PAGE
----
The first mechanical clocks were made in about 1300. They were very large clocks often in church bell towers, These clocks were powered by falling weights and regulated by a “foliot”, which is a beam, pivoted at the centre and oscillating in the horizontal plane. These clocks had no minute hand and sometimes no face at all, being designed to strike a bell to indicate each hour. On some clocks the hour hand rotated in the way we are used to; on others the face rotated behind a stationery hour hand. They were manufactured from iron by blacksmiths.
Domestic versions of these iron clocks, called “Gothic clocks” , were produced in southern Germany, Switzerland, France and Italy. Their design was “skeletonised”, that is, there was no case. The mechanism was held up by four iron corner posts; there was a large bell at the top, often surmounted by a spire. These smaller clocks were manufactured by locksmiths or gunsmiths, rather than blacksmiths.
16th Century Clocks
It was not until about 1500 that the technology of metalwork had developed sufficiently to produce reliable spring for powering clocks. This had a great impact on clock design because they no longer had to be mounted high on a wall to provide distance for falling weights.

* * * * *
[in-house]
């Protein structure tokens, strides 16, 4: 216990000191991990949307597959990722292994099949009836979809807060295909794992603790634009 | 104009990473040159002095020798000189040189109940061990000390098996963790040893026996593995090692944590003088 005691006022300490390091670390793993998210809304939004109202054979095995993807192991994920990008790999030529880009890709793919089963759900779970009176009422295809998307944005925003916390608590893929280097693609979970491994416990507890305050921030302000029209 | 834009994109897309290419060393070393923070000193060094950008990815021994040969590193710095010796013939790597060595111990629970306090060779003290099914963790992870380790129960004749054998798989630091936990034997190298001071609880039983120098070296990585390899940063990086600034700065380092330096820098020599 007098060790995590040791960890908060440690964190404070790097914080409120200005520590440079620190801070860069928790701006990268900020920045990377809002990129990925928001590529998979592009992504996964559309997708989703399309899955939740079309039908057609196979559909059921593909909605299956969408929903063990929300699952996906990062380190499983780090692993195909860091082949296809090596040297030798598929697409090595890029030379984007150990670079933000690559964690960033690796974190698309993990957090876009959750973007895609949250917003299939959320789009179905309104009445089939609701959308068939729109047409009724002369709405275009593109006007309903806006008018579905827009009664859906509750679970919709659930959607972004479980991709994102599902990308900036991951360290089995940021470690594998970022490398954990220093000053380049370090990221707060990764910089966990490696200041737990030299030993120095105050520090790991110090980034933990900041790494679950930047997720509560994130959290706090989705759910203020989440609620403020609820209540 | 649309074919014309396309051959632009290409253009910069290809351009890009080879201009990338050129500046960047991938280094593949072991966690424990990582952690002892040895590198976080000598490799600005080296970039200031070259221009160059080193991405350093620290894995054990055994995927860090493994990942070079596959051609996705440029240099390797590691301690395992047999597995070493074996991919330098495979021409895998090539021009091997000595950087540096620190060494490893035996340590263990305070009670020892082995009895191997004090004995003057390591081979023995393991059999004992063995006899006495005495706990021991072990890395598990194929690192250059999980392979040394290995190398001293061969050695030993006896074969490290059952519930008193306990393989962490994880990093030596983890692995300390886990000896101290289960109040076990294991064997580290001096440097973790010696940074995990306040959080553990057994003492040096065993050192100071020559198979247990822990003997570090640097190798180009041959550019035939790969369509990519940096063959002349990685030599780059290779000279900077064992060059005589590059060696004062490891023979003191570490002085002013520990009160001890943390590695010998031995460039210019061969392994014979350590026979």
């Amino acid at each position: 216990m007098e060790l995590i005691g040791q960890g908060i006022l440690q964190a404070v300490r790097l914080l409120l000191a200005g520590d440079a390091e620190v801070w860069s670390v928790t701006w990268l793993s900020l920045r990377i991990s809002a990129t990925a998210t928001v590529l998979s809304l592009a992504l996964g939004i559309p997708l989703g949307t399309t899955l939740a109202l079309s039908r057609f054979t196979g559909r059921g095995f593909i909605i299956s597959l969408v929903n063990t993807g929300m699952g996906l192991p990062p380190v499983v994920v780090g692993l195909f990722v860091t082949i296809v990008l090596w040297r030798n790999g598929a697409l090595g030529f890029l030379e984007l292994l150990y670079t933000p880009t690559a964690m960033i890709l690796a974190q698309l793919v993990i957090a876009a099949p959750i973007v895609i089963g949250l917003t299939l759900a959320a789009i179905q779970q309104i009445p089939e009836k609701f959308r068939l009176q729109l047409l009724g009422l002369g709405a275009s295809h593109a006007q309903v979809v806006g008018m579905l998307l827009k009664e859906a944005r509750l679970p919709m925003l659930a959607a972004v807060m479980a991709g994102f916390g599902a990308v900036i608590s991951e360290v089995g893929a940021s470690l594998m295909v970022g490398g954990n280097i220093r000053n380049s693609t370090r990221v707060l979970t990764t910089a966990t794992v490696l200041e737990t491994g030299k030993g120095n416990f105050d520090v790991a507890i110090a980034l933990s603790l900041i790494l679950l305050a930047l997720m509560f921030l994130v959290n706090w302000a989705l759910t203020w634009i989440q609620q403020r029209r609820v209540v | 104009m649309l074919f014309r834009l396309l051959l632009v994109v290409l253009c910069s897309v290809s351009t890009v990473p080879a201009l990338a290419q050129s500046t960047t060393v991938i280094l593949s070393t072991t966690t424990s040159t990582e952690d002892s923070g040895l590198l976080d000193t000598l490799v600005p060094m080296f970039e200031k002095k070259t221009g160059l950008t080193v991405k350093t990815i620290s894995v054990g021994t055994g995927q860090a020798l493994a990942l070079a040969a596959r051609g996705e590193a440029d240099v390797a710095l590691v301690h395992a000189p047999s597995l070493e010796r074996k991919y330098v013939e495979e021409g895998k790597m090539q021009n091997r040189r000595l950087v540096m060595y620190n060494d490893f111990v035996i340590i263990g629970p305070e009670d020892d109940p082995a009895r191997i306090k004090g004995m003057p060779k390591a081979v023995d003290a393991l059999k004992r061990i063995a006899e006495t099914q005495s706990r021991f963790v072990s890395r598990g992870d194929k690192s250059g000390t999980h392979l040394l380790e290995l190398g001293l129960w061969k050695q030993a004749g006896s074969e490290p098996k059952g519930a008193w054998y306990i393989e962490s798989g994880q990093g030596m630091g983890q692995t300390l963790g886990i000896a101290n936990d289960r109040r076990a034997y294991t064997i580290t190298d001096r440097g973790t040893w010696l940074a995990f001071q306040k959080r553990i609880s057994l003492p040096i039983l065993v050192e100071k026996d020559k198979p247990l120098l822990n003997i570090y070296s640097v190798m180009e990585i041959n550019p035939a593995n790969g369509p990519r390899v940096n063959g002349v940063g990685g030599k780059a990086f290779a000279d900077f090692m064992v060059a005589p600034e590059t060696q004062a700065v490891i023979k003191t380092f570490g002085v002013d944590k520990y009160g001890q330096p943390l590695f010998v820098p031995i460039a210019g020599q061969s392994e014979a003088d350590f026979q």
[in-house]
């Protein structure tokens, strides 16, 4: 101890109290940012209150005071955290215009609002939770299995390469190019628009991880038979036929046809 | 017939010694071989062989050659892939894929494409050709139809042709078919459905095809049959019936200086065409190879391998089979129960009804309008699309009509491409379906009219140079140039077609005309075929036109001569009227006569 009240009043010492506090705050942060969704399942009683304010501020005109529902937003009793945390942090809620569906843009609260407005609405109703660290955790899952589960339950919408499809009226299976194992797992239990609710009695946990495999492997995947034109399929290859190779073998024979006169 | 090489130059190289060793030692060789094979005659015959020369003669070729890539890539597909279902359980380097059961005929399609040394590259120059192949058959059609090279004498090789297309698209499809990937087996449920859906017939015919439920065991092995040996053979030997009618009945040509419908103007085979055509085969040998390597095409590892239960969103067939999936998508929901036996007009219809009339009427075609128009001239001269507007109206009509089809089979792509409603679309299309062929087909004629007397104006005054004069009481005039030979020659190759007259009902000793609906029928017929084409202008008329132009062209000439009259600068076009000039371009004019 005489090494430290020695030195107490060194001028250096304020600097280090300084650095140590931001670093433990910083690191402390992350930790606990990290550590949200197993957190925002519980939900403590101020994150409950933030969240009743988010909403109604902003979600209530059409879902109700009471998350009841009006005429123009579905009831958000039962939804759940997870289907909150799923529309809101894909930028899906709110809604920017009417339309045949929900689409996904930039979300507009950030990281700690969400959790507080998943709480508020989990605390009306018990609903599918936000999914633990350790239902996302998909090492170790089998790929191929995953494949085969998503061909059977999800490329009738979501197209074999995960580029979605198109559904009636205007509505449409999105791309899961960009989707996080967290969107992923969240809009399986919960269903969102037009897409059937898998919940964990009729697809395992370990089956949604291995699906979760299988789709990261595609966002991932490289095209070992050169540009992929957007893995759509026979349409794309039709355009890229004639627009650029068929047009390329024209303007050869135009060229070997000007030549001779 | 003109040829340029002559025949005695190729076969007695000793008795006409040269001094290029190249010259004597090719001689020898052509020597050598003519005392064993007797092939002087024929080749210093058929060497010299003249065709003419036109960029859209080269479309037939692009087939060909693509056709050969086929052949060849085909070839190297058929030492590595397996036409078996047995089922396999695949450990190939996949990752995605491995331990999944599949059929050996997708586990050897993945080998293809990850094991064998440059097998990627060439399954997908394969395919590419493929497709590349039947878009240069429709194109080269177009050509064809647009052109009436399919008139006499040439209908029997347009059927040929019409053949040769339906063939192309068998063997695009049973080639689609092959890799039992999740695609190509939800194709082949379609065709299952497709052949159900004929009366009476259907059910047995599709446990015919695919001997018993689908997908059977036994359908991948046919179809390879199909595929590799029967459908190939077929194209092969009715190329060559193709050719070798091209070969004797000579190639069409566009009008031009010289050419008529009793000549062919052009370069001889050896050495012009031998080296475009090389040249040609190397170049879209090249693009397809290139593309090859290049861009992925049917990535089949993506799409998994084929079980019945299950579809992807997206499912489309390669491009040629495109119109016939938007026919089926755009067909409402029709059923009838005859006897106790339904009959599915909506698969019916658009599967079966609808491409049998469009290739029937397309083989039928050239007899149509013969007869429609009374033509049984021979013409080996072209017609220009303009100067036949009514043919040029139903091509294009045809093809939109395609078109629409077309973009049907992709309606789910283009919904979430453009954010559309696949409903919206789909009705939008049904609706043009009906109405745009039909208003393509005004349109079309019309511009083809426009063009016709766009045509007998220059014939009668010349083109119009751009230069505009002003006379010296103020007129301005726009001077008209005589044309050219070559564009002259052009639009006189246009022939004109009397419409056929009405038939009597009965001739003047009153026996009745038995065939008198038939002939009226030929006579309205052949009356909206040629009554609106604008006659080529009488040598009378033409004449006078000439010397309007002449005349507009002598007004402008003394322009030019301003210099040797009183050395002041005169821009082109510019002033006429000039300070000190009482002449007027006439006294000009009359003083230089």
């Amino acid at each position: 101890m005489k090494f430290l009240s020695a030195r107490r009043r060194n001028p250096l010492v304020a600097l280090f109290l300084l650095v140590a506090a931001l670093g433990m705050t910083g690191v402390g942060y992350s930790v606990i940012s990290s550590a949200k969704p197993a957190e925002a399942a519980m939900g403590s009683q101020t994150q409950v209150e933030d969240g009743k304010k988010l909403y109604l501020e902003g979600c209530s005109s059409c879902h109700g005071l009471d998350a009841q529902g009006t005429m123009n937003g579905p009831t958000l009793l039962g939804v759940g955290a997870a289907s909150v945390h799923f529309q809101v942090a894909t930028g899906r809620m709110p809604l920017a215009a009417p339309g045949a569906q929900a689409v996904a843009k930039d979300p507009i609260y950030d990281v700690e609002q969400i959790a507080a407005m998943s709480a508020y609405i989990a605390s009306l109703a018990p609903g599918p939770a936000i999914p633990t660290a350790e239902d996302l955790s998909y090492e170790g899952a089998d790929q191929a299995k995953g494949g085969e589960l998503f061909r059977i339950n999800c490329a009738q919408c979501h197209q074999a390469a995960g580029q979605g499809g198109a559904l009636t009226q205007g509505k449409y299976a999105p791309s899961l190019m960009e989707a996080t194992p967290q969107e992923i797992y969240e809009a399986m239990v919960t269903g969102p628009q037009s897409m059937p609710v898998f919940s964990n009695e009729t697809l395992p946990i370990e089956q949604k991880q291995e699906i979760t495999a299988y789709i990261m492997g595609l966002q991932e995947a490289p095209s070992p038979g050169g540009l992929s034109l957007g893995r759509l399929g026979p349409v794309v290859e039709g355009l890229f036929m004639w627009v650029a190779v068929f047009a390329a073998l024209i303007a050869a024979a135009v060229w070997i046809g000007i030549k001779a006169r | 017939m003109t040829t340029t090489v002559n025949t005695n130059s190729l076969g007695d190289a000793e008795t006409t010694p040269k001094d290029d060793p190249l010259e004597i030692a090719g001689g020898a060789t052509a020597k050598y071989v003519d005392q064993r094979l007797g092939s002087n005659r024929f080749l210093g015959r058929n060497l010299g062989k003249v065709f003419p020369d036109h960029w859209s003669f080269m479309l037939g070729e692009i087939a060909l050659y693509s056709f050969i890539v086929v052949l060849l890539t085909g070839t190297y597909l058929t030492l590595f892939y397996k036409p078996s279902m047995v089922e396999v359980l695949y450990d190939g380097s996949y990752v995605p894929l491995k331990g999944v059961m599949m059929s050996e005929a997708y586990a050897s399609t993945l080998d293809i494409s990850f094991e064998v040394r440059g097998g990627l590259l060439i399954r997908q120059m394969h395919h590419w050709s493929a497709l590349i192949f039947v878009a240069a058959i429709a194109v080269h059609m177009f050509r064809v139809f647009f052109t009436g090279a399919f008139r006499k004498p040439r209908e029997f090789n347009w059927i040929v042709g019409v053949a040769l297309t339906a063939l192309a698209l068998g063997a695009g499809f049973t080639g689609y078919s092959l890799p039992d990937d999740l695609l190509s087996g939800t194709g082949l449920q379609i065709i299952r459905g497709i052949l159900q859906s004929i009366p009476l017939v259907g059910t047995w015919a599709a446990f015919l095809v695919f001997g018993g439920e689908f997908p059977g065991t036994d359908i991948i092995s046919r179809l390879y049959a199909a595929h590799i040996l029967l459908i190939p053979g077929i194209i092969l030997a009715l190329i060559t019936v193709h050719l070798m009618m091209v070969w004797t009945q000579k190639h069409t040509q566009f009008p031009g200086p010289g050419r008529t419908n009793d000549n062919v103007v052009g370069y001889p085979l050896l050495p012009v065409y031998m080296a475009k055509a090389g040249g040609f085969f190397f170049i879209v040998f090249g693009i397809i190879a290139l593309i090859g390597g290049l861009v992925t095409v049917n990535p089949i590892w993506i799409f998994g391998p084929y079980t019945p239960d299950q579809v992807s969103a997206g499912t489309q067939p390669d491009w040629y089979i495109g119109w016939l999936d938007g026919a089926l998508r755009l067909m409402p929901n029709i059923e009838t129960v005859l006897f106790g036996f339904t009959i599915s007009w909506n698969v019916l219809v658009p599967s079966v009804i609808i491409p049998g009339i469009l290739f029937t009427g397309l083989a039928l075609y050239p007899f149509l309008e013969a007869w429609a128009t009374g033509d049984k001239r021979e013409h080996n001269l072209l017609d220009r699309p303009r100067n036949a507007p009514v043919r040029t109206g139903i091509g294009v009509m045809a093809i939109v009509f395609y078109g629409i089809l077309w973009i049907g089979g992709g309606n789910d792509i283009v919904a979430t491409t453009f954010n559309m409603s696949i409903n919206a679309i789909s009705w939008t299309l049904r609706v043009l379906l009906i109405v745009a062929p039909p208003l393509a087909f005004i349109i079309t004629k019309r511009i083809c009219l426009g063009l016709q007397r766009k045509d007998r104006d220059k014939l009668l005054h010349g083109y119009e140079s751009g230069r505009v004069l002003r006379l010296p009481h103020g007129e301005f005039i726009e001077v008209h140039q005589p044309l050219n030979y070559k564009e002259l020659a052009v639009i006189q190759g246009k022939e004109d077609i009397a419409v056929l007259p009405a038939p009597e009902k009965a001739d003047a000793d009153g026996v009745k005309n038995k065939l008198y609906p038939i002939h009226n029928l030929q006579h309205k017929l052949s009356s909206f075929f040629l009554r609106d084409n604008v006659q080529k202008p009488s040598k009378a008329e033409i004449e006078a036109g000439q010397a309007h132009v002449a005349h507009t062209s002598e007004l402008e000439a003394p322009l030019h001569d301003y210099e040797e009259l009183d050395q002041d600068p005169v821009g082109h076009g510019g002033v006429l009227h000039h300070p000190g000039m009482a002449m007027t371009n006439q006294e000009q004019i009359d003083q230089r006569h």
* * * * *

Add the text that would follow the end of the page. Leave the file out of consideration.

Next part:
In about 1470, a new design of clocks was developed in which the mechanism was held between two plates, held apart by posts, rather than being supported by four corner posts. The significance of this change is that, if such clocks are made sufficiently small, they could be conveniently carried – and effectively become watches.
Around 1550, brass began to be used in clock manufacture. Generally brass was used for wheels and the harder iron or steel was used for the pinions on which the wheels rested. Since brass is cast, rather than hammered into shape like iron, clockmaking became a trade in its own right, rather than being an offshoot of iron smithing.
The two great centres for the development of clocks in the 16th century were the South German towns of Augsburg and Nuremberg. Augsburg specialised in clocks featuring an almost endless variety of automata while Nurembuerg became the first centre for the production of watches. All of the early watches that have survived are made of gilt bronze and almost all are cylindrical in shape; a few are spherical.
Clock making in Germany (and, indeed, all German industry) suffered badly as a result of the Thirty Years War from 1618 to 1648 and the centre of development for clocks moved to England.
The first product of the English clock making industry was the lantern clock. This was essentially a similar design to the Gothic clock with a “four poster” frame, but in lantern clocks were made mainly of brass rather than iron and the sides were covered with brass plates.